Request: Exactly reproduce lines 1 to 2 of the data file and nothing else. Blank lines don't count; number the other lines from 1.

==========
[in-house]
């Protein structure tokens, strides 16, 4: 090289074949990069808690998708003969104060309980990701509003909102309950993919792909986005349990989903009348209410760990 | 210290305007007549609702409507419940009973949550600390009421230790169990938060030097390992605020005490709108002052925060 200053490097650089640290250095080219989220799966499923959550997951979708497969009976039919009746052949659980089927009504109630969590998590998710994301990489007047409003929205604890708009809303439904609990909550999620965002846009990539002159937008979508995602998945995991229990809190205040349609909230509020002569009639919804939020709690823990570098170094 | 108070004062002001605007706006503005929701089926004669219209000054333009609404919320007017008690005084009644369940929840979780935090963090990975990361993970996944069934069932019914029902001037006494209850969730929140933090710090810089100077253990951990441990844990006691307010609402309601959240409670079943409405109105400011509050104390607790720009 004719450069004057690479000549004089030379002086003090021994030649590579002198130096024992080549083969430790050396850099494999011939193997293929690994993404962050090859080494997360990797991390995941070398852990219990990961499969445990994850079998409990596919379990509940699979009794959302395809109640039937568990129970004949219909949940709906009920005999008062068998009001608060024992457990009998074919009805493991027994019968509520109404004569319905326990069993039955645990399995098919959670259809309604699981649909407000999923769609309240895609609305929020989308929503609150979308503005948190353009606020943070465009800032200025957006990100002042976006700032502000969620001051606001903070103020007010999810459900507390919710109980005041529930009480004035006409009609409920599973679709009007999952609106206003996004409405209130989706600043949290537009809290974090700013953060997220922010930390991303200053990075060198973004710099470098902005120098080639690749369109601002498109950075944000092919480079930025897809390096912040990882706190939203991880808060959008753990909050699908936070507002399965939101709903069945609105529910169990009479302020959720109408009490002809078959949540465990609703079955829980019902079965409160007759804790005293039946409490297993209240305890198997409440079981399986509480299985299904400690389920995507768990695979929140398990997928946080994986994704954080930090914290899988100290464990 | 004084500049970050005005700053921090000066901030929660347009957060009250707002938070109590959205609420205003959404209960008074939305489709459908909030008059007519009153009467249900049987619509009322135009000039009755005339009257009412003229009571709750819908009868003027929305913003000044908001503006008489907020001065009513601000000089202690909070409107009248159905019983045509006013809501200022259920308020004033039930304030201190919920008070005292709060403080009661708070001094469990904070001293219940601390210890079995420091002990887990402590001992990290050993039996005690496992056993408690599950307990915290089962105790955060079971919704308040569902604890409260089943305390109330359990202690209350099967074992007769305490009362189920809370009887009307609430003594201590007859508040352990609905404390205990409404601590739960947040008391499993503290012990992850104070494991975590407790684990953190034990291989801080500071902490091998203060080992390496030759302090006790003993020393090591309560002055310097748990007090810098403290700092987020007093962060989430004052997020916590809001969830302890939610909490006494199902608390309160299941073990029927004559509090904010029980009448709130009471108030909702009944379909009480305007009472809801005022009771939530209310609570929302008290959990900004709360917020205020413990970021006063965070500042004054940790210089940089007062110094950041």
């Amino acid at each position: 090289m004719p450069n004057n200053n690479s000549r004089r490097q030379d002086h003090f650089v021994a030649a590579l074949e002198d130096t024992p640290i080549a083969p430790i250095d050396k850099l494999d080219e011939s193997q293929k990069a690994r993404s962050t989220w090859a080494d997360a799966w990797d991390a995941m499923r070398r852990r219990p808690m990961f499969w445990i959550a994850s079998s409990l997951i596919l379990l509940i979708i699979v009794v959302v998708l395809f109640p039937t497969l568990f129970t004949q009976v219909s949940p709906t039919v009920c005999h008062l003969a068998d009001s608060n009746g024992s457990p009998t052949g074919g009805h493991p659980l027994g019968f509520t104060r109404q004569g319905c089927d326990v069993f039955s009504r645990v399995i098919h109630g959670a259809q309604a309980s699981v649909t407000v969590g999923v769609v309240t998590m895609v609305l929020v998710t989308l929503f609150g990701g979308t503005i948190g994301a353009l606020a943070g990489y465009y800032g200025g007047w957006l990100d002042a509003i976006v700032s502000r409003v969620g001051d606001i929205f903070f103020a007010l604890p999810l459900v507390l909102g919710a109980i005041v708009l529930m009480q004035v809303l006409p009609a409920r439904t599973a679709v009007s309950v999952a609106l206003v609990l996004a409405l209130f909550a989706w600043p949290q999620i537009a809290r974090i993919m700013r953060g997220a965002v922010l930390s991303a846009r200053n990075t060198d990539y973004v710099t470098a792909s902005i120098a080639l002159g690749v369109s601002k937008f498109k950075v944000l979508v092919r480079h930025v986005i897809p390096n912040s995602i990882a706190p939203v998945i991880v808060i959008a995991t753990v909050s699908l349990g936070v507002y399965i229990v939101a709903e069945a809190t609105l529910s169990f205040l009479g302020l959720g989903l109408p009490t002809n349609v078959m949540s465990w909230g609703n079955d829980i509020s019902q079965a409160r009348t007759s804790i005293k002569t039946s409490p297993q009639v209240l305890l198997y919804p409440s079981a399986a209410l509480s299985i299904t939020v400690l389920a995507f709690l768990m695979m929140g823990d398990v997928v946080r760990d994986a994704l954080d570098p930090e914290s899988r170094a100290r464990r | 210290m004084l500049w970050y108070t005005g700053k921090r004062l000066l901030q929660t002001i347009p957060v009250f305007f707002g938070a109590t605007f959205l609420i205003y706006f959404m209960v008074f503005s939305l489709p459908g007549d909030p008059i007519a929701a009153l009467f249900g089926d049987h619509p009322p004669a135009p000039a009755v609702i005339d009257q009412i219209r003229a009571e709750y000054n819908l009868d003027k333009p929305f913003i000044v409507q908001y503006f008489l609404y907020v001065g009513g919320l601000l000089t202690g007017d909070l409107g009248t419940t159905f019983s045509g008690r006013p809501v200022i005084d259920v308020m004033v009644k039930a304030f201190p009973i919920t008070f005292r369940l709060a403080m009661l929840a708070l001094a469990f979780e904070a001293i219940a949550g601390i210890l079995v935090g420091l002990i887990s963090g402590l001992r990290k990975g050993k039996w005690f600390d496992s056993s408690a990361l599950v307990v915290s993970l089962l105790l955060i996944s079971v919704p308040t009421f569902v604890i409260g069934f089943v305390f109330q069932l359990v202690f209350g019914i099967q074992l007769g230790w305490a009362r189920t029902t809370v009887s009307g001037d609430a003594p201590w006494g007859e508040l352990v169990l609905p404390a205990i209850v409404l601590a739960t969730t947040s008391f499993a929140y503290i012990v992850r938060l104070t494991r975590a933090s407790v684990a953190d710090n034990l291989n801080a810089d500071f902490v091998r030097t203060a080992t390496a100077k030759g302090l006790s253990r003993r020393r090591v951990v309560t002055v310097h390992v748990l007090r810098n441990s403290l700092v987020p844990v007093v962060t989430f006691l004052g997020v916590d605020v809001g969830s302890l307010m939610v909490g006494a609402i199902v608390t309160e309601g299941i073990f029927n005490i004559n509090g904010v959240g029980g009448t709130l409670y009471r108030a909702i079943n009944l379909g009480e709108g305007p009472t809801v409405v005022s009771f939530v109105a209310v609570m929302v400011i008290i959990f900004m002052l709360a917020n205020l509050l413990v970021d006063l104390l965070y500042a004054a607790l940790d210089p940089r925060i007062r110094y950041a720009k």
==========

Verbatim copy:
[in-house]
């Protein structure tokens, strides 16, 4: 090289074949990069808690998708003969104060309980990701509003909102309950993919792909986005349990989903009348209410760990 | 210290305007007549609702409507419940009973949550600390009421230790169990938060030097390992605020005490709108002052925060 200053490097650089640290250095080219989220799966499923959550997951979708497969009976039919009746052949659980089927009504109630969590998590998710994301990489007047409003929205604890708009809303439904609990909550999620965002846009990539002159937008979508995602998945995991229990809190205040349609909230509020002569009639919804939020709690823990570098170094 | 108070004062002001605007706006503005929701089926004669219209000054333009609404919320007017008690005084009644369940929840979780935090963090990975990361993970996944069934069932019914029902001037006494209850969730929140933090710090810089100077253990951990441990844990006691307010609402309601959240409670079943409405109105400011509050104390607790720009 004719450069004057690479000549004089030379002086003090021994030649590579002198130096024992080549083969430790050396850099494999011939193997293929690994993404962050090859080494997360990797991390995941070398852990219990990961499969445990994850079998409990596919379990509940699979009794959302395809109640039937568990129970004949219909949940709906009920005999008062068998009001608060024992457990009998074919009805493991027994019968509520109404004569319905326990069993039955645990399995098919959670259809309604699981649909407000999923769609309240895609609305929020989308929503609150979308503005948190353009606020943070465009800032200025957006990100002042976006700032502000969620001051606001903070103020007010999810459900507390919710109980005041529930009480004035006409009609409920599973679709009007999952609106206003996004409405209130989706600043949290537009809290974090700013953060997220922010930390991303200053990075060198973004710099470098902005120098080639690749369109601002498109950075944000092919480079930025897809390096912040990882706190939203991880808060959008753990909050699908936070507002399965939101709903069945609105529910169990009479302020959720109408009490002809078959949540465990609703079955829980019902079965409160007759804790005293039946409490297993209240305890198997409440079981399986509480299985299904400690389920995507768990695979929140398990997928946080994986994704954080930090914290899988100290464990 | 004084500049970050005005700053921090000066901030929660347009957060009250707002938070109590959205609420205003959404209960008074939305489709459908909030008059007519009153009467249900049987619509009322135009000039009755005339009257009412003229009571709750819908009868003027929305913003000044908001503006008489907020001065009513601000000089202690909070409107009248159905019983045509006013809501200022259920308020004033039930304030201190919920008070005292709060403080009661708070001094469990904070001293219940601390210890079995420091002990887990402590001992990290050993039996005690496992056993408690599950307990915290089962105790955060079971919704308040569902604890409260089943305390109330359990202690209350099967074992007769305490009362189920809370009887009307609430003594201590007859508040352990609905404390205990409404601590739960947040008391499993503290012990992850104070494991975590407790684990953190034990291989801080500071902490091998203060080992390496030759302090006790003993020393090591309560002055310097748990007090810098403290700092987020007093962060989430004052997020916590809001969830302890939610909490006494199902608390309160299941073990029927004559509090904010029980009448709130009471108030909702009944379909009480305007009472809801005022009771939530209310609570929302008290959990900004709360917020205020413990970021006063965070500042004054940790210089940089007062110094950041």